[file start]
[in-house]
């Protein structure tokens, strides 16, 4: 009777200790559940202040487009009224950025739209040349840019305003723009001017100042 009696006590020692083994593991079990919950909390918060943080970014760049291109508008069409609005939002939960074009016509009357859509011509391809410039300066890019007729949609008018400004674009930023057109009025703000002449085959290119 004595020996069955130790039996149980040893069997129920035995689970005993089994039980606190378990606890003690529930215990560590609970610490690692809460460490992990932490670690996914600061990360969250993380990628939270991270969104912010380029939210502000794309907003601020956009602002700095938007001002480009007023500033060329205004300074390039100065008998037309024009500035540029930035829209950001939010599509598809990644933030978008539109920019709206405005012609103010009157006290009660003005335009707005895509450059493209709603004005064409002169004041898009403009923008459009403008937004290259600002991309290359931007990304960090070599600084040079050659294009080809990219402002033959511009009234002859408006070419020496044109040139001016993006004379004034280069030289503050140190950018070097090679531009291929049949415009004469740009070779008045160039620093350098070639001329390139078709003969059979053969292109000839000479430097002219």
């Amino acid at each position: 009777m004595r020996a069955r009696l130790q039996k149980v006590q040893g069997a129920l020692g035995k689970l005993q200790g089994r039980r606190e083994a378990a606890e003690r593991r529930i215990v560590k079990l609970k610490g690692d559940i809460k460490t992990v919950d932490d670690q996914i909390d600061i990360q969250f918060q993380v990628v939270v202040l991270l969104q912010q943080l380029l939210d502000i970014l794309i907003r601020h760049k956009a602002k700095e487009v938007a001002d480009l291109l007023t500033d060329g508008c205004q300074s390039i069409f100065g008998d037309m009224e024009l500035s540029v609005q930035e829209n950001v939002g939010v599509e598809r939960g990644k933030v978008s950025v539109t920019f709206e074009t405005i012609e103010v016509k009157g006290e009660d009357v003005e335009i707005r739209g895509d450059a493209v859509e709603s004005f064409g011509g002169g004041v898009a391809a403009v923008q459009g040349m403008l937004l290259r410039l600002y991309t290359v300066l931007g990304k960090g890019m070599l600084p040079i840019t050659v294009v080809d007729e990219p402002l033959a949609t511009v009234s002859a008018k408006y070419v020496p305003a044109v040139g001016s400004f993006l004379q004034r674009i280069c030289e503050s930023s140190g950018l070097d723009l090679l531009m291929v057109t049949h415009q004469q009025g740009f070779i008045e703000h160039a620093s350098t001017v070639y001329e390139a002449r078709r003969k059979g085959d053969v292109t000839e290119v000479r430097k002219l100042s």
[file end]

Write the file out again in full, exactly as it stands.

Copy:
[in-house]
């Protein structure tokens, strides 16, 4: 009777200790559940202040487009009224950025739209040349840019305003723009001017100042 009696006590020692083994593991079990919950909390918060943080970014760049291109508008069409609005939002939960074009016509009357859509011509391809410039300066890019007729949609008018400004674009930023057109009025703000002449085959290119 004595020996069955130790039996149980040893069997129920035995689970005993089994039980606190378990606890003690529930215990560590609970610490690692809460460490992990932490670690996914600061990360969250993380990628939270991270969104912010380029939210502000794309907003601020956009602002700095938007001002480009007023500033060329205004300074390039100065008998037309024009500035540029930035829209950001939010599509598809990644933030978008539109920019709206405005012609103010009157006290009660003005335009707005895509450059493209709603004005064409002169004041898009403009923008459009403008937004290259600002991309290359931007990304960090070599600084040079050659294009080809990219402002033959511009009234002859408006070419020496044109040139001016993006004379004034280069030289503050140190950018070097090679531009291929049949415009004469740009070779008045160039620093350098070639001329390139078709003969059979053969292109000839000479430097002219």
């Amino acid at each position: 009777m004595r020996a069955r009696l130790q039996k149980v006590q040893g069997a129920l020692g035995k689970l005993q200790g089994r039980r606190e083994a378990a606890e003690r593991r529930i215990v560590k079990l609970k610490g690692d559940i809460k460490t992990v919950d932490d670690q996914i909390d600061i990360q969250f918060q993380v990628v939270v202040l991270l969104q912010q943080l380029l939210d502000i970014l794309i907003r601020h760049k956009a602002k700095e487009v938007a001002d480009l291109l007023t500033d060329g508008c205004q300074s390039i069409f100065g008998d037309m009224e024009l500035s540029v609005q930035e829209n950001v939002g939010v599509e598809r939960g990644k933030v978008s950025v539109t920019f709206e074009t405005i012609e103010v016509k009157g006290e009660d009357v003005e335009i707005r739209g895509d450059a493209v859509e709603s004005f064409g011509g002169g004041v898009a391809a403009v923008q459009g040349m403008l937004l290259r410039l600002y991309t290359v300066l931007g990304k960090g890019m070599l600084p040079i840019t050659v294009v080809d007729e990219p402002l033959a949609t511009v009234s002859a008018k408006y070419v020496p305003a044109v040139g001016s400004f993006l004379q004034r674009i280069c030289e503050s930023s140190g950018l070097d723009l090679l531009m291929v057109t049949h415009q004469q009025g740009f070779i008045e703000h160039a620093s350098t001017v070639y001329e390139a002449r078709r003969k059979g085959d053969v292109t000839e290119v000479r430097k002219l100042s």